John Allen hits the nail on the head in his introduction to this post on Abbe Pierre:
I’m convinced that there’s a strong correlation between someone’s implied ecclesiology and their overall attitude toward the Catholic church. More often than not, when people complain about “the church” — no matter what their ideological or theological slant, whether they’re inside the church or outside — what they mean is the hierarchy. Sometimes it’s actually just a handful of members of the hierarchy whom they find especially irritating.
This sort of “purple ecclesiology,” seeing the church almost exclusively in terms of the bishops, is a prescription for grumpiness.
The happiest Catholics I know, on the other hand, have a much broader concept of “church,” whether they’re conscious of it or not. For them, “the church” is a vast universe of individuals, movements, parishes, schools, journals, international networks, and all manner of other slices of life, engaged in a dizzying variety of activities, from contemplative prayer to feeding the hungry, to striving to translate the gospel into art, politics, finance, medicine, and other realms of secular culture. For those who see the church this way — again, whatever their political or theological positions — the bishops play an important role, but command relatively little of their energy and imagination. For every aspect of “the church” that they find frustrating or disappointing, such Catholics can usually reel off dozens of other things they find encouraging.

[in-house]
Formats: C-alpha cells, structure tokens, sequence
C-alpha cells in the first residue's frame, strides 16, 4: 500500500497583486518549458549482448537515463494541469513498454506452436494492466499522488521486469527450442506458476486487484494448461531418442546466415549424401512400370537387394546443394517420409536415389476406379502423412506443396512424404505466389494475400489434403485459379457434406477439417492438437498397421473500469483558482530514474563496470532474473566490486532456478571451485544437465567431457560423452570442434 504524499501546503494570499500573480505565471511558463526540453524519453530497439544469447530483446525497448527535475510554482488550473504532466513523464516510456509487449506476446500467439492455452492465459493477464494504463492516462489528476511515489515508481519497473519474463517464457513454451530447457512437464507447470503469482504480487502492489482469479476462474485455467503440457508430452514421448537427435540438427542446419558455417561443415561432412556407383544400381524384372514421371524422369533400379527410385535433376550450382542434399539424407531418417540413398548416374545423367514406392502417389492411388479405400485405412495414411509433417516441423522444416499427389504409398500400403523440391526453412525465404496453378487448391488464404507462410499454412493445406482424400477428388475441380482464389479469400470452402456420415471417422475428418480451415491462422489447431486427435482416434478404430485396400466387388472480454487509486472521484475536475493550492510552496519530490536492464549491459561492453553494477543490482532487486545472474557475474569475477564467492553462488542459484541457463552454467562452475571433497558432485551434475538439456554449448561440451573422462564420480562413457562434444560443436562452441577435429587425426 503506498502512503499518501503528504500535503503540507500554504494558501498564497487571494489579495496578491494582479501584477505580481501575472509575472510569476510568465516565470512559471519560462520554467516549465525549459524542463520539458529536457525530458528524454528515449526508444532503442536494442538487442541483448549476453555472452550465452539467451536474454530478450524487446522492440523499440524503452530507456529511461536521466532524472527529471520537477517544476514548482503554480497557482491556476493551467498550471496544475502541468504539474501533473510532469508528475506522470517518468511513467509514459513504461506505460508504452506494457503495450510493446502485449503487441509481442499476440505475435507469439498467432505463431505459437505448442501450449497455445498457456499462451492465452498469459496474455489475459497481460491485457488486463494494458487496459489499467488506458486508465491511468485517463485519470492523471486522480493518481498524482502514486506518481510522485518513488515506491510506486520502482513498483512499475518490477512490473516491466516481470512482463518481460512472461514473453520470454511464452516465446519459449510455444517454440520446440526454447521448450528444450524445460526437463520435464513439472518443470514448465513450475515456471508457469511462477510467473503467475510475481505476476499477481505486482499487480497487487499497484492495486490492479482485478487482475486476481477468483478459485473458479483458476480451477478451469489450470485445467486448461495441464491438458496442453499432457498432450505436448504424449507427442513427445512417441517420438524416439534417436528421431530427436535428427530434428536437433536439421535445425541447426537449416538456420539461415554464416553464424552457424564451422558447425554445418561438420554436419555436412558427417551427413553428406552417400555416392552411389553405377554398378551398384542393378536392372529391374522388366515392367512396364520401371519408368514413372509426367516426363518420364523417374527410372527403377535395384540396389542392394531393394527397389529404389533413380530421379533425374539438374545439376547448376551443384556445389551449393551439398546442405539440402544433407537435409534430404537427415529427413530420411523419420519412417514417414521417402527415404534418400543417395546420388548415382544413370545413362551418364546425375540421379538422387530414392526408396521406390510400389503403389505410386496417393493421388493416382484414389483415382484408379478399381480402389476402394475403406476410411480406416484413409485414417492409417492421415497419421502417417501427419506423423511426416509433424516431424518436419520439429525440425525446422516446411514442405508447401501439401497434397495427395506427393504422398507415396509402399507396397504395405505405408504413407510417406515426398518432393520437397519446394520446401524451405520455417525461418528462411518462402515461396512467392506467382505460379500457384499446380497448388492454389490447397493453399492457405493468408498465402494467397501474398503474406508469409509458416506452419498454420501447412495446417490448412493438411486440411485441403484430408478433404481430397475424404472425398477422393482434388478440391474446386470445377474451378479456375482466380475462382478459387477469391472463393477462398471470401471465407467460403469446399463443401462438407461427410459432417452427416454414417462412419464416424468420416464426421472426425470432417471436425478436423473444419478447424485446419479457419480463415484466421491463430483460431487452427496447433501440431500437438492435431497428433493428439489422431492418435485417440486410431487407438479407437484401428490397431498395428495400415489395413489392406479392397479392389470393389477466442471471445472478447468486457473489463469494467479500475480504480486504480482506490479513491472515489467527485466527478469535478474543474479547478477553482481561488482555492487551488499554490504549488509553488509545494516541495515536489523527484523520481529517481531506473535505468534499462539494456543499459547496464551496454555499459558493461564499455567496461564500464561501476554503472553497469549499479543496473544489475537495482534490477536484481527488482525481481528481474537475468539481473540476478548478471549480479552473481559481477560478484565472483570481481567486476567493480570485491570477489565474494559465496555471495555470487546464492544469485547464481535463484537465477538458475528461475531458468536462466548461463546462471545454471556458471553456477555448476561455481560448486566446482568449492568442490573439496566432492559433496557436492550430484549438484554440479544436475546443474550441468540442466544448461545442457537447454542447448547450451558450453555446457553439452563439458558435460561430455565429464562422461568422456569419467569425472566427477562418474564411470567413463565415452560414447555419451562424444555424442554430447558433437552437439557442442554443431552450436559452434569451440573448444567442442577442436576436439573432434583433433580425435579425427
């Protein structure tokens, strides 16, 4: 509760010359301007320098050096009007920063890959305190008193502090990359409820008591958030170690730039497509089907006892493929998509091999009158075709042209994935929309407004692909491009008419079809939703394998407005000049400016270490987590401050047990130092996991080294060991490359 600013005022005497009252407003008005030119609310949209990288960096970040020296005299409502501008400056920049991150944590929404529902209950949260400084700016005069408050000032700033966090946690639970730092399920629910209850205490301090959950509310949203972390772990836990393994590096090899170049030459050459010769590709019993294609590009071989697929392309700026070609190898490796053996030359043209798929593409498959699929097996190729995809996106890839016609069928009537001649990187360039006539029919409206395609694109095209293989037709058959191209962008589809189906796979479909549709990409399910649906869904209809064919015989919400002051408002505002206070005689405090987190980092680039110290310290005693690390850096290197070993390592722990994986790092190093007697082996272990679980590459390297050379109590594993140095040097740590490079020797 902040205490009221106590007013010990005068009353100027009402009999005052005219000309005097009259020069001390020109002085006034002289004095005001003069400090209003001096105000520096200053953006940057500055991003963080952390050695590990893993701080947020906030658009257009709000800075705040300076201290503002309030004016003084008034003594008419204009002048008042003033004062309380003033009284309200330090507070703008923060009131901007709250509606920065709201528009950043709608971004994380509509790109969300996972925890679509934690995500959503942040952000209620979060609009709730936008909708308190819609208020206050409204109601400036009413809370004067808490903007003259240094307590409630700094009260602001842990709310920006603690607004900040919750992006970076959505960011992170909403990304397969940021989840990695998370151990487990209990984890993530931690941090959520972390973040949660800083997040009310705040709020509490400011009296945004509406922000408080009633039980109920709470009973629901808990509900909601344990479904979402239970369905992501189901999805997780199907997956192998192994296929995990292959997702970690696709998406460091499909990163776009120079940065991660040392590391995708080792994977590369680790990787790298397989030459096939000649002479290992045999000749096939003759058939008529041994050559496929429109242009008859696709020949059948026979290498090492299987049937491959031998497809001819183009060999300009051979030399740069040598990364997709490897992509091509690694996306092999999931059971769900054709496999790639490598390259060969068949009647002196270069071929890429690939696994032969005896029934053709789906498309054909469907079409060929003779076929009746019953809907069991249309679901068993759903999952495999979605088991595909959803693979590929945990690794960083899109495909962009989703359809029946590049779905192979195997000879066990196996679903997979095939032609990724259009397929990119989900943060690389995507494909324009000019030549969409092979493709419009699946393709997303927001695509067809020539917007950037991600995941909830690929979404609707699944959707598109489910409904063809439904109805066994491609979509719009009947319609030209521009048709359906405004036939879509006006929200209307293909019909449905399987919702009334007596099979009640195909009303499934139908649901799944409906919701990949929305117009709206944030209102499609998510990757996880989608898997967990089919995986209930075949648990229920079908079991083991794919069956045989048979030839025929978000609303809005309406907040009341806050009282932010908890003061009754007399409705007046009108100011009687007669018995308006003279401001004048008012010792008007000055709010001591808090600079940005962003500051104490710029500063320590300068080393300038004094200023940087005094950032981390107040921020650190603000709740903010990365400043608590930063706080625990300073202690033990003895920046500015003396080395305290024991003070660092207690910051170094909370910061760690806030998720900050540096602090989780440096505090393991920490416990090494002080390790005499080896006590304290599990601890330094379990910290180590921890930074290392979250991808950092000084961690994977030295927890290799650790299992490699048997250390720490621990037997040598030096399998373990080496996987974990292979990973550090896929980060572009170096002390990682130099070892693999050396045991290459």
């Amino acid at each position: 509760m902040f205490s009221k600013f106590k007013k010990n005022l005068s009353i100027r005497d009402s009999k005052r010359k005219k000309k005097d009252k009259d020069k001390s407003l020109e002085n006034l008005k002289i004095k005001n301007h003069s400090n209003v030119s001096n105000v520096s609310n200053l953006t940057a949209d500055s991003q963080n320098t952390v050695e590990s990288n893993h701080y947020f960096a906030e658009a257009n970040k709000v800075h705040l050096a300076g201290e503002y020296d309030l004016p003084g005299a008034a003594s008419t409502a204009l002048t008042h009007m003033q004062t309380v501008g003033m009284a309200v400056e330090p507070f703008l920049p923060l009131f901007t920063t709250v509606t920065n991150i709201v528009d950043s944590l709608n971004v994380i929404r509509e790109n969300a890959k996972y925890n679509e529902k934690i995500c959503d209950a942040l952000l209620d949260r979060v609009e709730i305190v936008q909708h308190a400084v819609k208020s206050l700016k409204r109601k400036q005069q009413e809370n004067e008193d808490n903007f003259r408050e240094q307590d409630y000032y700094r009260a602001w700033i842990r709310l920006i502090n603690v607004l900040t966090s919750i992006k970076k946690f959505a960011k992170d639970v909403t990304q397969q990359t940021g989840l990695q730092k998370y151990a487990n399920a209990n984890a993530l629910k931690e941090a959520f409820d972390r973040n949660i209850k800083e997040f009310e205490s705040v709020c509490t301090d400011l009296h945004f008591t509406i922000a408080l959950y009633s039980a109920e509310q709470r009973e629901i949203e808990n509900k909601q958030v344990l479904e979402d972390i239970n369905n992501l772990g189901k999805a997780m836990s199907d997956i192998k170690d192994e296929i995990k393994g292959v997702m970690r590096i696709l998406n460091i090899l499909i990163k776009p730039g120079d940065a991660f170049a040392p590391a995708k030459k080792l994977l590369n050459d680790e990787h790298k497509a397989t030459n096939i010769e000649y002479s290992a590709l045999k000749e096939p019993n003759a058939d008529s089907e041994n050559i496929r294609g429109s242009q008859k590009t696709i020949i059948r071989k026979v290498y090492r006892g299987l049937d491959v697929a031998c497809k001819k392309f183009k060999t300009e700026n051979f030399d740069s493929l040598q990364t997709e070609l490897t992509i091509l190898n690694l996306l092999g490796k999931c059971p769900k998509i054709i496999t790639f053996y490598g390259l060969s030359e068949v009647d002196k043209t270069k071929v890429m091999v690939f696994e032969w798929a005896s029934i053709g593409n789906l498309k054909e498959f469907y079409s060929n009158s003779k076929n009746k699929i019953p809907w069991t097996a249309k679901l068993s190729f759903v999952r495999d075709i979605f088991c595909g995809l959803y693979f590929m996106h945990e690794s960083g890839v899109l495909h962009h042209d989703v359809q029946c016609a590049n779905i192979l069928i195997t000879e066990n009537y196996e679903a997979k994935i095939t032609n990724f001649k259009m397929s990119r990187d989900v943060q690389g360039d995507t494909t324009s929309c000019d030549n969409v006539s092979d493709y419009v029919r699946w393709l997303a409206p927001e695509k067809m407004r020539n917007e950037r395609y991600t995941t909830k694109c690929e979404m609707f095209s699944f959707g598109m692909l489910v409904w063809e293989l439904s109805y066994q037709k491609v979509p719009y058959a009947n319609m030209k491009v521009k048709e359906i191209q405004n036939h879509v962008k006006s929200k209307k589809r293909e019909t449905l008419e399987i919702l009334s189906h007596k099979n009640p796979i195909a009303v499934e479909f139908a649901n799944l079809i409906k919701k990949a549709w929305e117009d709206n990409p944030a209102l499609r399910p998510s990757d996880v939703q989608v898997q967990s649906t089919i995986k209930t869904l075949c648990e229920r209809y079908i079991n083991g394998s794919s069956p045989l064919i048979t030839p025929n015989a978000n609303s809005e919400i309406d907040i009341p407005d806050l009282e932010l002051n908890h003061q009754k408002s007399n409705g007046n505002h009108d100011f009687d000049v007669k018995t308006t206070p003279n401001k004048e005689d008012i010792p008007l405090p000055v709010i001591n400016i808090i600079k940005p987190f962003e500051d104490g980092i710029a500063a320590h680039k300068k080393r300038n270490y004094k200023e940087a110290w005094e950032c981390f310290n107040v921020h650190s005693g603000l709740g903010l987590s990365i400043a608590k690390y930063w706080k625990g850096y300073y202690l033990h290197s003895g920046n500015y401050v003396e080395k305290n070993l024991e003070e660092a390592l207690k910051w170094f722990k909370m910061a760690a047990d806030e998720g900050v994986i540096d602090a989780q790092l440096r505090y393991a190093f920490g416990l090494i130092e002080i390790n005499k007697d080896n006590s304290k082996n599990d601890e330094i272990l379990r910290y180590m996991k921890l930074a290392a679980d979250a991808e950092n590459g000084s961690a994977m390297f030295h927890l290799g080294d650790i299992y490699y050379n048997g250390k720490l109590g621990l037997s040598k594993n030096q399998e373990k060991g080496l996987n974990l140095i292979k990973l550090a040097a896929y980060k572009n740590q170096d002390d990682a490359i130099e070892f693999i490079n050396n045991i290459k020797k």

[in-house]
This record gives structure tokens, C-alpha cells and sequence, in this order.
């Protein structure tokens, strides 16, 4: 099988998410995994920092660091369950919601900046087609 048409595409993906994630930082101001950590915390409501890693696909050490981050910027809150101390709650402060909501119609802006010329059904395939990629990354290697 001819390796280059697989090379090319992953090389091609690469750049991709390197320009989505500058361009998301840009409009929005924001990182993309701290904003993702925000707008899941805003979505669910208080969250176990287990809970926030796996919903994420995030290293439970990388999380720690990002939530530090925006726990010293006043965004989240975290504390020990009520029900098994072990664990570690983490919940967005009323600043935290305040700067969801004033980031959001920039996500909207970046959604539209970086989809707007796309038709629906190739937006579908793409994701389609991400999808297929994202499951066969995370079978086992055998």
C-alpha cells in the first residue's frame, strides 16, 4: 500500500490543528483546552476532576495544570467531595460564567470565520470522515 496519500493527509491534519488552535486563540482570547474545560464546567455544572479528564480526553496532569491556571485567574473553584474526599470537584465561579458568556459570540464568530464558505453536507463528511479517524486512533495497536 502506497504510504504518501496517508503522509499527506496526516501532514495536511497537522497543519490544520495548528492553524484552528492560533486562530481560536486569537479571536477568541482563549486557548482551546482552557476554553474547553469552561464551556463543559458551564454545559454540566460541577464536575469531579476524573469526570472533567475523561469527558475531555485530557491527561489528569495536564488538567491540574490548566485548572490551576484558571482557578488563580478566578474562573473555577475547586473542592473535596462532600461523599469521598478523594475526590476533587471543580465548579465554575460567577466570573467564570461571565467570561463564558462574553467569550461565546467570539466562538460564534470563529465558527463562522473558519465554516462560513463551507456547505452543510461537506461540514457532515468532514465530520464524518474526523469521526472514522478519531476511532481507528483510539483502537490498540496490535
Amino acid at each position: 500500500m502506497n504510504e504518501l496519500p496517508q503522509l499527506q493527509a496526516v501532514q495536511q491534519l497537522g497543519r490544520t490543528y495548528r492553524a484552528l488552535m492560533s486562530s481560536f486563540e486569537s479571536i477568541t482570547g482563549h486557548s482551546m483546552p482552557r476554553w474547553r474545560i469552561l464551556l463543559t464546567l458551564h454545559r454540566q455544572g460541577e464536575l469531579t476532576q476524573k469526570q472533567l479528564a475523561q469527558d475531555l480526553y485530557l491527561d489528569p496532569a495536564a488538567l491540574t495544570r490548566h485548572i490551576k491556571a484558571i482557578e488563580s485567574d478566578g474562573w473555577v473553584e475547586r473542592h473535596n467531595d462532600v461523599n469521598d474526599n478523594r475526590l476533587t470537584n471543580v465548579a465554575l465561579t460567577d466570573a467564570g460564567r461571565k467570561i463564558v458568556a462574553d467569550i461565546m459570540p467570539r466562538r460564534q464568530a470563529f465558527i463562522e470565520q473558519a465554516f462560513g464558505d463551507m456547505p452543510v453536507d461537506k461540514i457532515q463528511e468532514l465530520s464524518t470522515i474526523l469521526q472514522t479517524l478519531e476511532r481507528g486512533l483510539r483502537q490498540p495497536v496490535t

He is surely right, even in the case of those of us for whom bishops occupy rather more energy and imagination!
And speaking of bishops, here is a “Letter from South Africa” from Archbishop Mark Coleridge about the new mass. Keep up the good work, Your Grace!